Arriba Economia Y Politica Key Speakers address PH Economic and Political Challenges and Opportunities

By: Samantha Bernardo
January 31, 2023
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The annual event hosted by the graduate school brought together key individuals to discuss the state of the nation's economy and political viewpoints. Photo courtesy of Thomas Villanueva of The LANCE.

The Letran Graduate school in partnership with the Manila Times physically commences the Arriba Economia y Politica: 5th Economic and Political Briefing at the SC Auditorium today, January 31. 

Letran faculty member Ms. Joy Chavez and the Manila Times Editor Dafort Villaseran hosted the event. It started at 9:30 a.m and concluded at 12 noon and garnered 179 physical attendees and 569 Facebook live viewers.

Event organizers— Assoc. Prof. Emmanuel J. Lopez, Letran Graduate school Dean, and Dante “Klink” Francis Ang II, Chairman of the Manila Times, welcomed the participants. Remarks from Assoc. Prof. Lopez indicated how the forum will expound the implications of economics and politics in the country, while Ang II, mentioned that the celebrated 7.2% Gross Domestic Production growth for the Fourth Quarter of 2022 is just one of the many indicators of economic growth.

The first key speaker is the Department of Finance’s Assistant Secretary Eufrocinio Bernabe Jr.  who reassured the audiences of the Philippines’ stable economy, despite public clamor. He cited the high GDP rate driven by consumer spending, lower unemployment rate, higher labor force participation rate. He also mentioned that in the midst of Inflation, the country relatively managed to keep the economy afloat because of medium and long-term fiscal frameworks that the government has prepared, including the recently launched Philippine Development Plan 2023-2028.

The second key speaker is the Philippine Chamber of Commerce and Industry’s Secretary General Ruben Pascual. Sec. Gen. Pascual is optimistic about the Philippine’s future, he cited the Hongkong Shanghai Bank forecast that says in 2050, the Philippines will be the 16th best economy in the world. He expounded this belief with two primary reasons—the country has big untapped natural resources which have huge potential in mining and sunshine industries, and the country has a demographic sweet spot with a young population.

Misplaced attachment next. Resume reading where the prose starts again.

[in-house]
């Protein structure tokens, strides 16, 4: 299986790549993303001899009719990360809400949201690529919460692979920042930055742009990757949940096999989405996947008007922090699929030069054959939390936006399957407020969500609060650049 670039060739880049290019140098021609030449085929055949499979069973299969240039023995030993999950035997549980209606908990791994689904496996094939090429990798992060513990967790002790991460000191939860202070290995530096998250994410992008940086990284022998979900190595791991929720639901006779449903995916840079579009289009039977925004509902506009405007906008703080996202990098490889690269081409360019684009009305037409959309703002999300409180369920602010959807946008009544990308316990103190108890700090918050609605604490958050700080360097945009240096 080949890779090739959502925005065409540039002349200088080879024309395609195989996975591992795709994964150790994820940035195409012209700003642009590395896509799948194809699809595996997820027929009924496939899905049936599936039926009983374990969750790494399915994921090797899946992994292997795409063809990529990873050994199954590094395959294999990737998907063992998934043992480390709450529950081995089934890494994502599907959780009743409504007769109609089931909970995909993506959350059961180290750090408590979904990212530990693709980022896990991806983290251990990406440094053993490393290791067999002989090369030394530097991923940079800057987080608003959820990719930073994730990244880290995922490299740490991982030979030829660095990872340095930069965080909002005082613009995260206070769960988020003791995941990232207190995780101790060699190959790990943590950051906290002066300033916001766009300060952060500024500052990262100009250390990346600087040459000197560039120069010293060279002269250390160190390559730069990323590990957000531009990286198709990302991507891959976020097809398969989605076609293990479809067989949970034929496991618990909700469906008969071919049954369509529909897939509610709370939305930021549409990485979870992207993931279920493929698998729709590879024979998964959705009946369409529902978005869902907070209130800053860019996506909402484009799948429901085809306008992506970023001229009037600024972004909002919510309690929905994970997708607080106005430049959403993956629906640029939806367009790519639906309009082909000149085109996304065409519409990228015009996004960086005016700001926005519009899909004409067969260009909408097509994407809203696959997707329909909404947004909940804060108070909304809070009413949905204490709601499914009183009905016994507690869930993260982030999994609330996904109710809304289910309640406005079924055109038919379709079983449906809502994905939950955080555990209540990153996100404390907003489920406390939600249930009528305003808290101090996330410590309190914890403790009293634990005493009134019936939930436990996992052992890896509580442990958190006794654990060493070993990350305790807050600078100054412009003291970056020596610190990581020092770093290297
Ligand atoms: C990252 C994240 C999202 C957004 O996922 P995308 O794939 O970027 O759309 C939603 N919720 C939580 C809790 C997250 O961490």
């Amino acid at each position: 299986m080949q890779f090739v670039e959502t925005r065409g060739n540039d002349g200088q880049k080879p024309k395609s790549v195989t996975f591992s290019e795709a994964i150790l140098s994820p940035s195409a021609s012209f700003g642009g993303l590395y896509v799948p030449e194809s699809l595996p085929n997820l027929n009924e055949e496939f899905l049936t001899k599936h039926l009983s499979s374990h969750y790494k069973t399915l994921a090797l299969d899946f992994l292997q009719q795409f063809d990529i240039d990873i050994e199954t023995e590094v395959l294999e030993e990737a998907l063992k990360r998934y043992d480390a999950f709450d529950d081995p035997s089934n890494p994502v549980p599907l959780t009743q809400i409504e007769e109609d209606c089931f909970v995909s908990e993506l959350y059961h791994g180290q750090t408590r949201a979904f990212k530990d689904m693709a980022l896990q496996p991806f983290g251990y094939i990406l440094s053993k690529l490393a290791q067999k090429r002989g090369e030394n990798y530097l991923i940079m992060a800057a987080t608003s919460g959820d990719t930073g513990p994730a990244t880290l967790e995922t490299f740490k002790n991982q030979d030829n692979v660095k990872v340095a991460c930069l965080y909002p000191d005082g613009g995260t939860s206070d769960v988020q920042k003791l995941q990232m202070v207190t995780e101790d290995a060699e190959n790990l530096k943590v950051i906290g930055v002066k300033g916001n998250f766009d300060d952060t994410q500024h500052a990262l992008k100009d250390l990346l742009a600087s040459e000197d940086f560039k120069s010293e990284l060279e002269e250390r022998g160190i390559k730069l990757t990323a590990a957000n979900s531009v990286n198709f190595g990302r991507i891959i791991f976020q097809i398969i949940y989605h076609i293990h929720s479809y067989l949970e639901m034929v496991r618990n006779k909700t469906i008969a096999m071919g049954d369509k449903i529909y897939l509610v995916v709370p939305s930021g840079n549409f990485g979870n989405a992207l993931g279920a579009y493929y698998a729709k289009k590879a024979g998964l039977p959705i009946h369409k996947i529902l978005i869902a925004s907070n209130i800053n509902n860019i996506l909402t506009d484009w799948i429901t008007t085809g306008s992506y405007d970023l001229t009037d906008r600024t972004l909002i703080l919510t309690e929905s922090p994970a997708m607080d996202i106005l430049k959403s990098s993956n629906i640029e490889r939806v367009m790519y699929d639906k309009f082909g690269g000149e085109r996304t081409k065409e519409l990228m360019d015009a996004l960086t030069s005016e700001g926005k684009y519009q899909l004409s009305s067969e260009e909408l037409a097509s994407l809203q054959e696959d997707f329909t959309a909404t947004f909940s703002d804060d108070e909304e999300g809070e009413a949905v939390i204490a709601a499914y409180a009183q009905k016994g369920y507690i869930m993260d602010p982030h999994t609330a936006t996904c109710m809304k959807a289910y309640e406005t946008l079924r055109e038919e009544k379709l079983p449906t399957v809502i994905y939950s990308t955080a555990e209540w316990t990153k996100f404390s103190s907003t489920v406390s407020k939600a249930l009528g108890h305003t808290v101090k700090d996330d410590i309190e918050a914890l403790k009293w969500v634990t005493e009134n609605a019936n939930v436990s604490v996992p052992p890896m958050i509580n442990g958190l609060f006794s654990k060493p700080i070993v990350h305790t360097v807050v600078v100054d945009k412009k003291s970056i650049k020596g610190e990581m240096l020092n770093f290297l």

During the first open forum moderated by the Hungry Workhorse CEO and The Manila Times Business Columnist Rey Lugtu, Assoc. Prof. Lopez raised the concern that consumer driven GDP is unstable as compared to investment based GDP. In the same open forum, the Community and Extension Department (CED) inquired as to what the government’s plan is in preserving our natural resources.

The last key speaker is the Manila Times’ Chairman Emeritus Dante Ang who unconventionally provoked a national discussion on the topic— Why do the Filipinos remain poor? He raised various points from normalized corruption at all levels of the government, unresolvable political dynasties, flawed electoral process, problematic partylist system, inefficient Telcos and their false advertising, and broken higher education system. In essence, Mr. Ang believes that there is too much concentration on politics, he insisted that instead of learning politics, the youth should learn relevant skills for livelihood and critical thinking. Furthermore, he reinforced the idea of a president as a true statesman who is above partisan politics and vanity. 

In the second part of the open forum, students got to ask Mr. Ang regarding his stand on the Maharlika Investment Fund, dissemination of false information in social networking sites, and the role of the youth in the development of the country. Mr. Ang answered that the youth collectively have the opportunity to disturb the culture and change the culture and it starts with asking questions and  electing good honest competent leaders. 

The event concluded with a closing remark from the Rector and President of the Colegio, Rev. Fr. Clarence Marquez, O.P, SThD.

Arriba Economia y Politica is an initiative by the Graduate School in partnership with the Manila Times that started in 2018. It prevailed during the Covid-19 pandemic and resumed its physical operations this year.

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